The Medial Collateral Ligament otherwise more commonly referred to as the MCL is the ligament found on the inside of the knee. This important ligament of the knee joins the end of the femur (thigh bone) and the top of the tibia (shin bone). It is tightly drawn when the leg is straight thereby preventing the ?opening ? up? of the knee joint.
This Medial Collateral Ligament is very commonly injured while participating in sports such as football and skiing. It often accompanies an ACL (Anterior Cruciate Ligament) injury. When the leg is hit from the outside of the knee joint, the knee tends to twist and buckle thus causing the ligament to over-stretch or tear. The cartilage or meniscus of the knee may also be torn during an MCL injury. Clipping during a football game is an excellent example of how this type of injury may occur.
Minor tears may not be noticed immediately but rather appear anywhere from a few hours to 2 days later. Common symptoms include pain and swelling directly over the ligament. Bruising will often appear 1-2 days after the injury occurs. More serious tears or ruptures of the MCL ligament may also make the knee feel unstable and leave the individual unable or unwilling to walk.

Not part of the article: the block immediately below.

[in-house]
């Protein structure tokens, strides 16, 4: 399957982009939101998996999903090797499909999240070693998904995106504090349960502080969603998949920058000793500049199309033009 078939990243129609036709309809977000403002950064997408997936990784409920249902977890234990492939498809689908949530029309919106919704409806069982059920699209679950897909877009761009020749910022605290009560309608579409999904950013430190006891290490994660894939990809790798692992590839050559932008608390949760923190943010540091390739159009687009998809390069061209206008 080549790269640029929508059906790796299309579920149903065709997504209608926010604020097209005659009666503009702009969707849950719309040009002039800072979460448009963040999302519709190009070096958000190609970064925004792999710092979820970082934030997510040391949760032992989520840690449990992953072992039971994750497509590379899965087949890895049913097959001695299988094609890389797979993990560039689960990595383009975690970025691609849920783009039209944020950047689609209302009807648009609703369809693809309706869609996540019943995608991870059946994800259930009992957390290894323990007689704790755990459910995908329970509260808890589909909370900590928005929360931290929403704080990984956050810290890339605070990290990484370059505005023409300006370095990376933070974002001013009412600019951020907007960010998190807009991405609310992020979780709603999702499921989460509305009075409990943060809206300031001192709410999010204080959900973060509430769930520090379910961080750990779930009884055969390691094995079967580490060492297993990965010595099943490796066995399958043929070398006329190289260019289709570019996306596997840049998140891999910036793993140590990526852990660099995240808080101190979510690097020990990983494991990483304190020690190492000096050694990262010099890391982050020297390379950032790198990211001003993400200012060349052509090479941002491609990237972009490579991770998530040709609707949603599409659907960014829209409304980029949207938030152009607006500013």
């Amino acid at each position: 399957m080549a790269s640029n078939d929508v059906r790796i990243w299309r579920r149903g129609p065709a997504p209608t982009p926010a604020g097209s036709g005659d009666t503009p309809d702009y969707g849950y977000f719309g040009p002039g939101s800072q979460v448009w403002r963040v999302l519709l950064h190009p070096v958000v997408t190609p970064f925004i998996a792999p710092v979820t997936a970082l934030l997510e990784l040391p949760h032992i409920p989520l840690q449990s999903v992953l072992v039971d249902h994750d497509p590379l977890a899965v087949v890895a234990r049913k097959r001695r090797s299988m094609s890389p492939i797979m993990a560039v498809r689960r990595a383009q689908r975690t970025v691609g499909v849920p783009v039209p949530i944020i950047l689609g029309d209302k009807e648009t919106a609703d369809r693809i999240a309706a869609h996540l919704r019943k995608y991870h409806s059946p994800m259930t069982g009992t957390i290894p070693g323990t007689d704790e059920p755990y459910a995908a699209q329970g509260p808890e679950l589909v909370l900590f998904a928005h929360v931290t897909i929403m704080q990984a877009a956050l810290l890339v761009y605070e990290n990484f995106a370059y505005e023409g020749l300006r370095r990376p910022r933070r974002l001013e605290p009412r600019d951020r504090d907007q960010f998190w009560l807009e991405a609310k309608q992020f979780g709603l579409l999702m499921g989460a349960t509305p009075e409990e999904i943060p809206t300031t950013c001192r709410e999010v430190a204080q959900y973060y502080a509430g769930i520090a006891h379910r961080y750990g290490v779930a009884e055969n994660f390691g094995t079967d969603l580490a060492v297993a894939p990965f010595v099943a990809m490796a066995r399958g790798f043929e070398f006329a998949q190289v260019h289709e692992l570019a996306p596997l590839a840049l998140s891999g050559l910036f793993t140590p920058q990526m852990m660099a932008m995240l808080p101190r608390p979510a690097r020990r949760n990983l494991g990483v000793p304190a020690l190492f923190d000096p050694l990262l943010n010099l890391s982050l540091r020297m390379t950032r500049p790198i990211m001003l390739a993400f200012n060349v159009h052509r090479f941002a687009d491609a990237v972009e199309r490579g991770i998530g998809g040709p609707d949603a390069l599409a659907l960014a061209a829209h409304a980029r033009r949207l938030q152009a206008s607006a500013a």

Immediate treatment of the MCL injury include the application of cold or ice packs to the affected area, and elevation of the knee. It is also important to allow the injured knee to rest. Light compression of the knee joint with the use of an elasticized support bandage may also be directed by your care giver.
Very occasionally an individual with an MCL injury will require surgery. More often though, individuals with mild or moderate tearing will wear a hinged knee brace and will be advised to seek physiotherapy treatment.
Gradually increasing the intensity of exercise and being aware of the movement of the knee are key factors in reducing the risk of injury to the knee. Regular exercise and maintaining good physical condition, particularly when participating in sports such as football and skiing are also excellent ways to avoid injury. Avoiding sudden movements such as twisting or overstretching of the joint will help keep the knee stable.